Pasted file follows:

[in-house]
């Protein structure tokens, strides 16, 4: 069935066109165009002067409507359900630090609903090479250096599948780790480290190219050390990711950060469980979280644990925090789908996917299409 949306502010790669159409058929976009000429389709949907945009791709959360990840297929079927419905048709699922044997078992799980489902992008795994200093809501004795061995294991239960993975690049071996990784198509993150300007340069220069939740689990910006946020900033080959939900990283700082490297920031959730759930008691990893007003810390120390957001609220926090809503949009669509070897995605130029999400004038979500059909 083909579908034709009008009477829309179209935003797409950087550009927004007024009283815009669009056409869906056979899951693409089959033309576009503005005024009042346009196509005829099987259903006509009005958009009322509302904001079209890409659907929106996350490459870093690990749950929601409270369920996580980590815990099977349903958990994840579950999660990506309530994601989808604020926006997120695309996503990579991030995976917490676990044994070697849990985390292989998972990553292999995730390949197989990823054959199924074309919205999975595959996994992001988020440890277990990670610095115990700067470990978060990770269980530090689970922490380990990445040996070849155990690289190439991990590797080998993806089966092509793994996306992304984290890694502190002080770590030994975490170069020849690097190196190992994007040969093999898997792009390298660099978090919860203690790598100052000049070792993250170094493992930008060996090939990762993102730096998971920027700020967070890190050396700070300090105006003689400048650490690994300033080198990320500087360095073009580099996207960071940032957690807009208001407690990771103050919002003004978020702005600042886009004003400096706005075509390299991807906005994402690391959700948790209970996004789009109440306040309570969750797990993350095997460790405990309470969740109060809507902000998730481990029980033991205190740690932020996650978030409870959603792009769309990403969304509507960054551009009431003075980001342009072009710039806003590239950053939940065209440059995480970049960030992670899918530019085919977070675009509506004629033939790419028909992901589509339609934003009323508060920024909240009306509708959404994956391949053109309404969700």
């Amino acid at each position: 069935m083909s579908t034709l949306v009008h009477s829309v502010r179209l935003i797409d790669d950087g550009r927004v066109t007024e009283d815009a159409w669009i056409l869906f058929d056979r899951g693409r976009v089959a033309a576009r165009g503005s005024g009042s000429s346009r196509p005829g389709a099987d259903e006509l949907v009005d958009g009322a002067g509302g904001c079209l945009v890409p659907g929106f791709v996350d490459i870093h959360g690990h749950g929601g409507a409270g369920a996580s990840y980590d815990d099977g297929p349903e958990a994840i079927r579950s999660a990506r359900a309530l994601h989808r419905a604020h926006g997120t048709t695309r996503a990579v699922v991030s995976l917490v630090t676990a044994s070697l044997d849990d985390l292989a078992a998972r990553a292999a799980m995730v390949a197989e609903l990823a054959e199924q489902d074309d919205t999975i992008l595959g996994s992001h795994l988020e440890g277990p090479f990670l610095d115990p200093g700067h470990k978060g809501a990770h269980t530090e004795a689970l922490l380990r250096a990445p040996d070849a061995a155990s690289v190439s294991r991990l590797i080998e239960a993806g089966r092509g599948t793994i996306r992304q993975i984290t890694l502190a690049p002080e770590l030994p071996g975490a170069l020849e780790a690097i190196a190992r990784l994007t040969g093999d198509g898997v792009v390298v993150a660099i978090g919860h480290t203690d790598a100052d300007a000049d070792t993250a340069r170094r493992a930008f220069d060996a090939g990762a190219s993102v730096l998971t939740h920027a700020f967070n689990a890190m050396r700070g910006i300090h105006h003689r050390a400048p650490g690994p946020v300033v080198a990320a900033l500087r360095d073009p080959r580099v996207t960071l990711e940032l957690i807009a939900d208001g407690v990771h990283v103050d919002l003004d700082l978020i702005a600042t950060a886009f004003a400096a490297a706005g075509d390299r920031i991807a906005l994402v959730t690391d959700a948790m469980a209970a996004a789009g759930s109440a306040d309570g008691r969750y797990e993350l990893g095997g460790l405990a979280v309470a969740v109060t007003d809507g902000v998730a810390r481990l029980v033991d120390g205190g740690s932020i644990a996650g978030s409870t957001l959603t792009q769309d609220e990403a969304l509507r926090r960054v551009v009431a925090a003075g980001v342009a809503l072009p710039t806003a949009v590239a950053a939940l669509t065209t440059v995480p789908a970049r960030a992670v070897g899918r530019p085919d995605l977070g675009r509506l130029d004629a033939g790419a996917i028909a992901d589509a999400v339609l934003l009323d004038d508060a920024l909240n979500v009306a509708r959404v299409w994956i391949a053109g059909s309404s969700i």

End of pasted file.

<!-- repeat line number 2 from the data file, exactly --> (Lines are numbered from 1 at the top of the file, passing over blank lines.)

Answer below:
């Protein structure tokens, strides 16, 4: 069935066109165009002067409507359900630090609903090479250096599948780790480290190219050390990711950060469980979280644990925090789908996917299409 949306502010790669159409058929976009000429389709949907945009791709959360990840297929079927419905048709699922044997078992799980489902992008795994200093809501004795061995294991239960993975690049071996990784198509993150300007340069220069939740689990910006946020900033080959939900990283700082490297920031959730759930008691990893007003810390120390957001609220926090809503949009669509070897995605130029999400004038979500059909 083909579908034709009008009477829309179209935003797409950087550009927004007024009283815009669009056409869906056979899951693409089959033309576009503005005024009042346009196509005829099987259903006509009005958009009322509302904001079209890409659907929106996350490459870093690990749950929601409270369920996580980590815990099977349903958990994840579950999660990506309530994601989808604020926006997120695309996503990579991030995976917490676990044994070697849990985390292989998972990553292999995730390949197989990823054959199924074309919205999975595959996994992001988020440890277990990670610095115990700067470990978060990770269980530090689970922490380990990445040996070849155990690289190439991990590797080998993806089966092509793994996306992304984290890694502190002080770590030994975490170069020849690097190196190992994007040969093999898997792009390298660099978090919860203690790598100052000049070792993250170094493992930008060996090939990762993102730096998971920027700020967070890190050396700070300090105006003689400048650490690994300033080198990320500087360095073009580099996207960071940032957690807009208001407690990771103050919002003004978020702005600042886009004003400096706005075509390299991807906005994402690391959700948790209970996004789009109440306040309570969750797990993350095997460790405990309470969740109060809507902000998730481990029980033991205190740690932020996650978030409870959603792009769309990403969304509507960054551009009431003075980001342009072009710039806003590239950053939940065209440059995480970049960030992670899918530019085919977070675009509506004629033939790419028909992901589509339609934003009323508060920024909240009306509708959404994956391949053109309404969700």